from: The Wilmington Messenger, August 22, 1897
The Wilmington – from ‘A Colonial Apparition, A Story of the Cape Fear’, 1898 – by James Sprunt
Carolina Beach, as a seaside resort, has great advantages, as reported in The Wilmington Messenger, dated August 22, 1897. The best proof of this is that it is visited by thousands annually. It has become the Mecca of excursion parties.
In the summer of 1896, the steamer Wilmington, which conveys passengers to the beach from Wilmington, sold, as it is shown by its returns to the inspector of steamboats, 32,000 round trip tickets.
During this summer since the opening in May, 1897, to the present date, the steamer Wilmington, has taken up, in round numbers, 48,000 round trip tickets.
Of these, Captain Harper estimates that one-half were visitors from the Wilmington area and one-half were visitors from other section of North Carolina and other states, and this number of tickets does not represent the whole number of persons carried, for no charge is made for children under the age of 10 years, and there are thousands of these that annually visit the beach.
One might write volumes in description of Carolina Beach, and yet could write nothing that would praise in higher terms the attractions of this resort than this simple recital of facts.
Opened in 1885
Carolina Beach and Captain John W. Harper are associated together in the public mind. Previous to 1885, he commanded the steamer, Passport, plying between Wilmington and Southport, and during the summer months, carried many excursion parties and passengers down the river.
Capt John Harper
He conceived the idea of a seaside resort on the ocean beach, with a railroad across the narrow peninsula lying between the ocean and the river, there to connect by steamer with the City of Wilmington. He organized the New Hanover Transit Co., which constructed the railroad, and located the resort at the lower end of Masonboro Sound immediately on the Atlantic Ocean.
He named the place Carolina Beach and in the summer of 1885 the resort was first opened to the public. The little steamer, Passport, the pioneer in this river excursion parties, now out of service, is pleasantly remembered in association with the beach. From the first the resort was a favorite. At first, patronized chiefly by the Wilmington people, it has since grown into larger proportions and now includes in its frequent visitors people from all sections of this and other states.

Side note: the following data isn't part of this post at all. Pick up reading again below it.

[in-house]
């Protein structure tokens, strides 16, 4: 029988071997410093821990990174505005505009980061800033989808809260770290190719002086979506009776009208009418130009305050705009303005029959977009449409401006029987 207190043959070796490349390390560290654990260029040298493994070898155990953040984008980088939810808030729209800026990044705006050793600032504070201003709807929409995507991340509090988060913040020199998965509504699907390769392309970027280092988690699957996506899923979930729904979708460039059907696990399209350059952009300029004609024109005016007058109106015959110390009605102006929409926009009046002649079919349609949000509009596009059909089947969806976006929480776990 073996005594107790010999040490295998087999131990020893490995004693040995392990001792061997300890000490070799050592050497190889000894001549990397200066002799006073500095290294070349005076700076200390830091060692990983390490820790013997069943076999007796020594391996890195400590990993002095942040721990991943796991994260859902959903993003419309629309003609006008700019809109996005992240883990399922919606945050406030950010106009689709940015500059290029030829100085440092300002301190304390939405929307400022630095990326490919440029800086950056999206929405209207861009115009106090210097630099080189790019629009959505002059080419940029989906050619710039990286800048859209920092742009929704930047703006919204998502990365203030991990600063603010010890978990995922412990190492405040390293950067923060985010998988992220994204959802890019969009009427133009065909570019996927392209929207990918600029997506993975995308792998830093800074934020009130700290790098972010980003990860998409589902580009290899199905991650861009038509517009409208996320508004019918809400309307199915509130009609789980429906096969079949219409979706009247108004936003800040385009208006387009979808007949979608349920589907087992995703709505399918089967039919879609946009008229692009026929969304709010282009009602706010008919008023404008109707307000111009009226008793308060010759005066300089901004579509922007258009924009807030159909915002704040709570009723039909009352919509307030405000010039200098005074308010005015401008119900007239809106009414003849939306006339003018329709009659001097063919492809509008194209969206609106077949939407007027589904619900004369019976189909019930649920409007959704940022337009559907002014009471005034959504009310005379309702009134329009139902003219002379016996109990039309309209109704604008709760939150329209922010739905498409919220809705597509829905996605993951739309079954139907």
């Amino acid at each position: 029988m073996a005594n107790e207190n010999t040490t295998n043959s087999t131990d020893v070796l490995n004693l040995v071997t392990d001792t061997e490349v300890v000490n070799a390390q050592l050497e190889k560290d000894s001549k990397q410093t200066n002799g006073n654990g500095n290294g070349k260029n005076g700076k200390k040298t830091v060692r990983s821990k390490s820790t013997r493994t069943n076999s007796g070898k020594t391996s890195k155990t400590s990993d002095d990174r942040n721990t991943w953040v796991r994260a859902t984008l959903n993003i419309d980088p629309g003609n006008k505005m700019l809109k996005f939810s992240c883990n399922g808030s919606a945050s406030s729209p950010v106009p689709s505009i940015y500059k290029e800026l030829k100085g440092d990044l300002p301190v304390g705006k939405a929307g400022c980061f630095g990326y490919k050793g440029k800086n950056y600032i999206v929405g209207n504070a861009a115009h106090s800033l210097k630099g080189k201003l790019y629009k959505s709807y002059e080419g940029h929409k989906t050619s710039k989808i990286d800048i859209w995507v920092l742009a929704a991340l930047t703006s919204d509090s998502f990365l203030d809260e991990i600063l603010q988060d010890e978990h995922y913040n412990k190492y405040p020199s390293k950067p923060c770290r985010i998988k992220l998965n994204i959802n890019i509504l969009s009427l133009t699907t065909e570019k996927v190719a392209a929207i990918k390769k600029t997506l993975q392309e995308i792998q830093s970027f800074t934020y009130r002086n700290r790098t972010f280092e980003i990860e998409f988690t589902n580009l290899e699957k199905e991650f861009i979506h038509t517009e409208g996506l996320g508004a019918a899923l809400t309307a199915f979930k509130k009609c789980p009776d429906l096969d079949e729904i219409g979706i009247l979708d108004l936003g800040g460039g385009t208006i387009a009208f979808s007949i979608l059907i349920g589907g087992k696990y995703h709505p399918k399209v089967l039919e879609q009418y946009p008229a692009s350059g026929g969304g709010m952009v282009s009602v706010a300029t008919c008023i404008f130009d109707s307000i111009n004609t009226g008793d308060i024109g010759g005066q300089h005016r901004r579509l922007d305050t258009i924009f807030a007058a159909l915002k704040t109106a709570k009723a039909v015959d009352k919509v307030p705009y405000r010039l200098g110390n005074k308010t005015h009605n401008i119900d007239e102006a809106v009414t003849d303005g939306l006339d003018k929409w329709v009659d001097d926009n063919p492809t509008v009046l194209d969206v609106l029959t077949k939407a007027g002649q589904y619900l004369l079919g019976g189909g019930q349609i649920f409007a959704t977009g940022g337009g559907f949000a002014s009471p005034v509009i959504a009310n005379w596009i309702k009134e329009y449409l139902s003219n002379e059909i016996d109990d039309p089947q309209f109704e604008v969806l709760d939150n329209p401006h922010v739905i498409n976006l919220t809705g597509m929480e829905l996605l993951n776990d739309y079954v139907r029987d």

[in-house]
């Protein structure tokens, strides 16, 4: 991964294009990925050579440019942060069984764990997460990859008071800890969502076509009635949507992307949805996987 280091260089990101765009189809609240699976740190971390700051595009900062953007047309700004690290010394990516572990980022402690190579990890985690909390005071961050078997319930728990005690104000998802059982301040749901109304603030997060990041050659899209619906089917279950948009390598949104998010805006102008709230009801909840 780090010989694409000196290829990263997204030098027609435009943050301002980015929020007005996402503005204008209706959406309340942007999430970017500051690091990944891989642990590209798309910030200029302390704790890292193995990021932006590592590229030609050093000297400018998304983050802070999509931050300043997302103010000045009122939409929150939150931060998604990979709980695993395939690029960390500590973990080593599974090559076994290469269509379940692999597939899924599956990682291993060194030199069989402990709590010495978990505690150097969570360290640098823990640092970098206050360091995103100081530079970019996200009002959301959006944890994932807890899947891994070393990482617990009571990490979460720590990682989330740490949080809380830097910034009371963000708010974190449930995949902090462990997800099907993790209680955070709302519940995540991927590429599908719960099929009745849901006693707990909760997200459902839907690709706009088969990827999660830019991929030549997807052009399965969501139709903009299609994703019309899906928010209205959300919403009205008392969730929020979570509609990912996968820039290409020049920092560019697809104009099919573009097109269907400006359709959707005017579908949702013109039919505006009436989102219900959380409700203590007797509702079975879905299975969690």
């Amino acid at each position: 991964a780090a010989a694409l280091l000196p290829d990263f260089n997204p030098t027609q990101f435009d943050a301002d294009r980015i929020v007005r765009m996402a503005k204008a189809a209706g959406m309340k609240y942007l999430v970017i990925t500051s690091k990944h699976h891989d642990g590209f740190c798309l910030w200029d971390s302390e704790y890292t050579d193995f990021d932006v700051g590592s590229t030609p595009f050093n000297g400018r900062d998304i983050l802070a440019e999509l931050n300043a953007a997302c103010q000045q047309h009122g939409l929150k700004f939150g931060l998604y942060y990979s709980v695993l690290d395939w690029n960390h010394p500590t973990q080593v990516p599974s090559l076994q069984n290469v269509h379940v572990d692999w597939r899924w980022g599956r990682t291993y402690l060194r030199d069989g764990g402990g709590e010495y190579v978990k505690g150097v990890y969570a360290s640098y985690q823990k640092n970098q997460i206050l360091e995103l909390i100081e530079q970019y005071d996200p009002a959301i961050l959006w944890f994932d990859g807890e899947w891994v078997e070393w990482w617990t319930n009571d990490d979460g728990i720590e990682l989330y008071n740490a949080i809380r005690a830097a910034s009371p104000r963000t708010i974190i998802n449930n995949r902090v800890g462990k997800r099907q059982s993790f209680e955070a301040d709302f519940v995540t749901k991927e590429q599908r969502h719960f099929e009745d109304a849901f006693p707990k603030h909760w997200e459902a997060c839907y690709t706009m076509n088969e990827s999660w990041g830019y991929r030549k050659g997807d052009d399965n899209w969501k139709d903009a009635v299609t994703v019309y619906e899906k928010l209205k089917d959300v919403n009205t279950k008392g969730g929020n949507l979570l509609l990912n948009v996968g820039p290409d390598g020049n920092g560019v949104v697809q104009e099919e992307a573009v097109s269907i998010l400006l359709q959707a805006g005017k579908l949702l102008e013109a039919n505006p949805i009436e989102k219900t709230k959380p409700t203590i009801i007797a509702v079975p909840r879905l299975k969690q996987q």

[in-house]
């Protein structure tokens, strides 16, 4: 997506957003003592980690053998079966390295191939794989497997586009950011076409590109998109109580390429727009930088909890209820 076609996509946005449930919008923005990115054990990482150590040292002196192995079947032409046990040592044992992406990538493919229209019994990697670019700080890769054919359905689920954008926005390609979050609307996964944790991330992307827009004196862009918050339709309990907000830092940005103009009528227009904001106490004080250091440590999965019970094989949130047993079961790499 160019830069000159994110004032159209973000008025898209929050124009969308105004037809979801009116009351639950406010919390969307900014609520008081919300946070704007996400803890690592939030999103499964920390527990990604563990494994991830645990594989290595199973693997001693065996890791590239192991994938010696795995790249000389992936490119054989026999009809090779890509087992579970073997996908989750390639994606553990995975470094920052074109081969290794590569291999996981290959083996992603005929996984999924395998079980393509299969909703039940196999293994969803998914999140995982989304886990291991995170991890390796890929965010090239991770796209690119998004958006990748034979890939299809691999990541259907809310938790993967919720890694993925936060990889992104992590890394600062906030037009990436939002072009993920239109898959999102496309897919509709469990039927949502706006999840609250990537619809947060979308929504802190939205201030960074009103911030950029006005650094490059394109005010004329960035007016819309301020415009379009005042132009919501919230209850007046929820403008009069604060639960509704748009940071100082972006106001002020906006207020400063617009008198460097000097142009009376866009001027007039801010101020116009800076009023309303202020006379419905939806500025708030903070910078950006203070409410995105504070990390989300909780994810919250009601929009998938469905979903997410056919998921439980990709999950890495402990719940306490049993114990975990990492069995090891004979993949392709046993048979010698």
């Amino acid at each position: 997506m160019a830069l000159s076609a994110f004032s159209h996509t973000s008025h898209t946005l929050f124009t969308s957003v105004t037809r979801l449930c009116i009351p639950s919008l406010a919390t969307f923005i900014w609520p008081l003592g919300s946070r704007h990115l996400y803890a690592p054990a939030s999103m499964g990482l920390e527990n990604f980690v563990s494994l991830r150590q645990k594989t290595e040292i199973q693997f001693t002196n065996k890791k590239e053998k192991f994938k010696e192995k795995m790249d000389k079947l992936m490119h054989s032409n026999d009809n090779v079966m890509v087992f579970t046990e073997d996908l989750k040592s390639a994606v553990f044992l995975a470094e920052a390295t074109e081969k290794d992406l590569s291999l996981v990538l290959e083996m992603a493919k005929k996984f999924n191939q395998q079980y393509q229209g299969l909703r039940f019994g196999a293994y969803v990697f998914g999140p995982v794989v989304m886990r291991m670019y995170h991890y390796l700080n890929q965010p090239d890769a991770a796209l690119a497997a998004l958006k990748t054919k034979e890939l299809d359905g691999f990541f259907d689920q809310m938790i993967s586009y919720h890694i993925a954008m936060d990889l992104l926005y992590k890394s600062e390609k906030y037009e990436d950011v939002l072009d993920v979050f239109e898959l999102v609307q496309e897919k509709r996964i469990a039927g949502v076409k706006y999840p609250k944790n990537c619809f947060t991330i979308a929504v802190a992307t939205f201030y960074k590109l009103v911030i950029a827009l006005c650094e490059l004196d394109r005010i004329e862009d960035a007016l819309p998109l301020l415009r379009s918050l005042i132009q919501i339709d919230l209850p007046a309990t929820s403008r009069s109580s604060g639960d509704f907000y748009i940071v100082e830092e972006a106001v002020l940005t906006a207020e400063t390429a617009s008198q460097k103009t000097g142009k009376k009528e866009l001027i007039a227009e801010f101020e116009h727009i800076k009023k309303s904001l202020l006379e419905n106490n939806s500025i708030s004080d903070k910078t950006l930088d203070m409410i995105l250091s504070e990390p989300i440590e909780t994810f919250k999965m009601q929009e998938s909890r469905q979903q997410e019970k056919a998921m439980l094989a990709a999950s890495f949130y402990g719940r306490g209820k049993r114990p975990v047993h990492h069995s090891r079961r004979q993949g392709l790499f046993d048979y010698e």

How Reached – Steamer Wilmington
The steamer, Wilmington, runs between Wilmington and the river pier, conveying passengers and freight. It is a comfortable, swift, and commodious steamer, designed especially for her present character of transportation.
She is in length 135 feet, breadth 23 feet, tonnage 110 net, double decked, compound engines, and is allowed by the United States steamboat inspection service to carry 600 passengers a trip.
She can carry 2,000 passengers a day, as she makes five trips daily. The steamer is owned and commanded by Captain Harper. He likewise owns a controlling interest in the beach and the railroad across from the river to the ocean. To this fact may be ascribed, for he is a man of executive capacity and experience, the safe, smooth, and easy system by which the large crowds are handled.
Captain Harper has had an experience of twenty-one summers in handling passenger steamers on the Cape Fear. In this time he has never lost a day in the service, nor ever had an accident on any of the boats under his command. He commands order and requires of his crew and passengers a courteous consideration for the pleasure, comfort and rights of the many who travel under his care.
Sail Down the River
The visitor boards the steamer, Wilmington, at her pier, in the City, the foot of Market Street, and the steamer having cast her moorings he finds himself swiftly gliding down the river, which is a broad and beautiful stream, passing on either side scenes of historic interest and natural attractiveness.
The sea breezes, which sweep up the river, refresh and invigorate, while passing ships, steamers, tugs, both domestic and foreign, which ply along the river, engaged in local, domestic and foreign commerce, enliven the scene, as the steamer speeds on to the pier of the New Hanover Transit Co. – a distance down the river of about fifteen miles.
New Hanover Transit Company
Shoo-fly Train at Carolina Beach
At the pier of the New Hanover Transit Co., which is the river terminus of the railroad running between the river and the Atlantic, Ocean, in length three miles, the passenger is transferred to the railroad car, and after a few moments ride on the train through woodland scenery, he is landed at Carolina Beach, in jumping distance of the great ocean.
He has made the trip from Wilmington in one hour and fifteen minutes.
from ‘A Colonial Apparition, A Story of the Cape Fear’, 1898 – by James Sprunt
The site of Carolina Beach has been well selected. The hotel, pavilions and cottages are all situated on the beach, fronting the ocean. There is a stretch of twenty miles of beautiful beach. It is wide, hard, smooth and slopes gently to the ocean, extending northward to Masonboro Inlet, which divides this beach from the beach at Wrightsville, and southward as far as the celebrated Fort Fisher.
Behind the cottages lay the waters of the lower end of Masonboro Sound, which affords delightful still water bathing and opportunities for fishing and sailing; back of the site are pine groves, water oak and woodland scenery.